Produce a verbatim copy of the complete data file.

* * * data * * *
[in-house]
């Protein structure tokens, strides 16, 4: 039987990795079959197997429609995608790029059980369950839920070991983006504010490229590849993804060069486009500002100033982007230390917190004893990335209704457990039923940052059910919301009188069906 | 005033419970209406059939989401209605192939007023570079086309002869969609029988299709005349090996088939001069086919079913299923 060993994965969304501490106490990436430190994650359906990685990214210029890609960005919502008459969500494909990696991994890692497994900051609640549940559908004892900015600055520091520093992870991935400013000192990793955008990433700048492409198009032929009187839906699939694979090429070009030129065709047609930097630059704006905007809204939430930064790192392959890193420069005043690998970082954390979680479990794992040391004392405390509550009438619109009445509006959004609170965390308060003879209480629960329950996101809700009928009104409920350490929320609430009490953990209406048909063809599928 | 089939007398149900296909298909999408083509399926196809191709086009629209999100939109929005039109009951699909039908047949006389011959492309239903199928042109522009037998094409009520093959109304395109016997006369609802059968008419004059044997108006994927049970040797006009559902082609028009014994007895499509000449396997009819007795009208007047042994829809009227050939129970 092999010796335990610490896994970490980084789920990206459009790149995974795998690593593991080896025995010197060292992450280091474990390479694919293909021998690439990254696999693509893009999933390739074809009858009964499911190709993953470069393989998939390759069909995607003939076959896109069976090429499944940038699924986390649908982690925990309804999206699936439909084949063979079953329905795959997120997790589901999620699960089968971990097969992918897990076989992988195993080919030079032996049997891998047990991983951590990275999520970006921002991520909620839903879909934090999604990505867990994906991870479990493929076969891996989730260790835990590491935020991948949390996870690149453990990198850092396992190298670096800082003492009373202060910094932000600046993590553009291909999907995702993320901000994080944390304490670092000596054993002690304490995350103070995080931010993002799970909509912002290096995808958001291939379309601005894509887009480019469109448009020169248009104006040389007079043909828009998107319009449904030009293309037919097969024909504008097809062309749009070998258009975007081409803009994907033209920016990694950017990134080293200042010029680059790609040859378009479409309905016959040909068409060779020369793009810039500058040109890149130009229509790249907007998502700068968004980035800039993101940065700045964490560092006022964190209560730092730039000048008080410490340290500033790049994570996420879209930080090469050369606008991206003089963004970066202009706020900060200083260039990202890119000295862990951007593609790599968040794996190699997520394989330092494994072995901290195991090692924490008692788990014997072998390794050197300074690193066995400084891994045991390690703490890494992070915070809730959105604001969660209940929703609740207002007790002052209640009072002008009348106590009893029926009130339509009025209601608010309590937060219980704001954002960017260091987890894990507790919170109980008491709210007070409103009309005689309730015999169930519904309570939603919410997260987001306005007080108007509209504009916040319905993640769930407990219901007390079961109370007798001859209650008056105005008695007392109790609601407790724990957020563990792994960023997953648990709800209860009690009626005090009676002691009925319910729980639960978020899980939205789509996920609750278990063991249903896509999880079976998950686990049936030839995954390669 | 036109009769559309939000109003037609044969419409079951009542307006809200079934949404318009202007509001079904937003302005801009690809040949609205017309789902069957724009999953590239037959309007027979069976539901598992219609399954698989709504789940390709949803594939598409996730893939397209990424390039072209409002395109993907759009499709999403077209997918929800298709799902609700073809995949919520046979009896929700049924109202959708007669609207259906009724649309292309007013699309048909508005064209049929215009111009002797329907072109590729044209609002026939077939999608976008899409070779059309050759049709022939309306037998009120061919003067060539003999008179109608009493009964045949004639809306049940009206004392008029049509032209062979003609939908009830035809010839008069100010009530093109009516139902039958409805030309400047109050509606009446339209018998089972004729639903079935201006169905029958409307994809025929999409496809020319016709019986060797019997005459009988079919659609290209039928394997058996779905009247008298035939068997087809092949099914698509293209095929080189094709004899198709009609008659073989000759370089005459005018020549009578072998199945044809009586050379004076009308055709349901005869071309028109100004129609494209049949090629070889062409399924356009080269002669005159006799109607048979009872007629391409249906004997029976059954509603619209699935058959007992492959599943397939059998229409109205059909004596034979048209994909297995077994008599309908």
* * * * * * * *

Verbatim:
[in-house]
């Protein structure tokens, strides 16, 4: 039987990795079959197997429609995608790029059980369950839920070991983006504010490229590849993804060069486009500002100033982007230390917190004893990335209704457990039923940052059910919301009188069906 | 005033419970209406059939989401209605192939007023570079086309002869969609029988299709005349090996088939001069086919079913299923 060993994965969304501490106490990436430190994650359906990685990214210029890609960005919502008459969500494909990696991994890692497994900051609640549940559908004892900015600055520091520093992870991935400013000192990793955008990433700048492409198009032929009187839906699939694979090429070009030129065709047609930097630059704006905007809204939430930064790192392959890193420069005043690998970082954390979680479990794992040391004392405390509550009438619109009445509006959004609170965390308060003879209480629960329950996101809700009928009104409920350490929320609430009490953990209406048909063809599928 | 089939007398149900296909298909999408083509399926196809191709086009629209999100939109929005039109009951699909039908047949006389011959492309239903199928042109522009037998094409009520093959109304395109016997006369609802059968008419004059044997108006994927049970040797006009559902082609028009014994007895499509000449396997009819007795009208007047042994829809009227050939129970 092999010796335990610490896994970490980084789920990206459009790149995974795998690593593991080896025995010197060292992450280091474990390479694919293909021998690439990254696999693509893009999933390739074809009858009964499911190709993953470069393989998939390759069909995607003939076959896109069976090429499944940038699924986390649908982690925990309804999206699936439909084949063979079953329905795959997120997790589901999620699960089968971990097969992918897990076989992988195993080919030079032996049997891998047990991983951590990275999520970006921002991520909620839903879909934090999604990505867990994906991870479990493929076969891996989730260790835990590491935020991948949390996870690149453990990198850092396992190298670096800082003492009373202060910094932000600046993590553009291909999907995702993320901000994080944390304490670092000596054993002690304490995350103070995080931010993002799970909509912002290096995808958001291939379309601005894509887009480019469109448009020169248009104006040389007079043909828009998107319009449904030009293309037919097969024909504008097809062309749009070998258009975007081409803009994907033209920016990694950017990134080293200042010029680059790609040859378009479409309905016959040909068409060779020369793009810039500058040109890149130009229509790249907007998502700068968004980035800039993101940065700045964490560092006022964190209560730092730039000048008080410490340290500033790049994570996420879209930080090469050369606008991206003089963004970066202009706020900060200083260039990202890119000295862990951007593609790599968040794996190699997520394989330092494994072995901290195991090692924490008692788990014997072998390794050197300074690193066995400084891994045991390690703490890494992070915070809730959105604001969660209940929703609740207002007790002052209640009072002008009348106590009893029926009130339509009025209601608010309590937060219980704001954002960017260091987890894990507790919170109980008491709210007070409103009309005689309730015999169930519904309570939603919410997260987001306005007080108007509209504009916040319905993640769930407990219901007390079961109370007798001859209650008056105005008695007392109790609601407790724990957020563990792994960023997953648990709800209860009690009626005090009676002691009925319910729980639960978020899980939205789509996920609750278990063991249903896509999880079976998950686990049936030839995954390669 | 036109009769559309939000109003037609044969419409079951009542307006809200079934949404318009202007509001079904937003302005801009690809040949609205017309789902069957724009999953590239037959309007027979069976539901598992219609399954698989709504789940390709949803594939598409996730893939397209990424390039072209409002395109993907759009499709999403077209997918929800298709799902609700073809995949919520046979009896929700049924109202959708007669609207259906009724649309292309007013699309048909508005064209049929215009111009002797329907072109590729044209609002026939077939999608976008899409070779059309050759049709022939309306037998009120061919003067060539003999008179109608009493009964045949004639809306049940009206004392008029049509032209062979003609939908009830035809010839008069100010009530093109009516139902039958409805030309400047109050509606009446339209018998089972004729639903079935201006169905029958409307994809025929999409496809020319016709019986060797019997005459009988079919659609290209039928394997058996779905009247008298035939068997087809092949099914698509293209095929080189094709004899198709009609008659073989000759370089005459005018020549009578072998199945044809009586050379004076009308055709349901005869071309028109100004129609494209049949090629070889062409399924356009080269002669005159006799109607048979009872007629391409249906004997029976059954509603619209699935058959007992492959599943397939059998229409109205059909004596034979048209994909297995077994008599309908």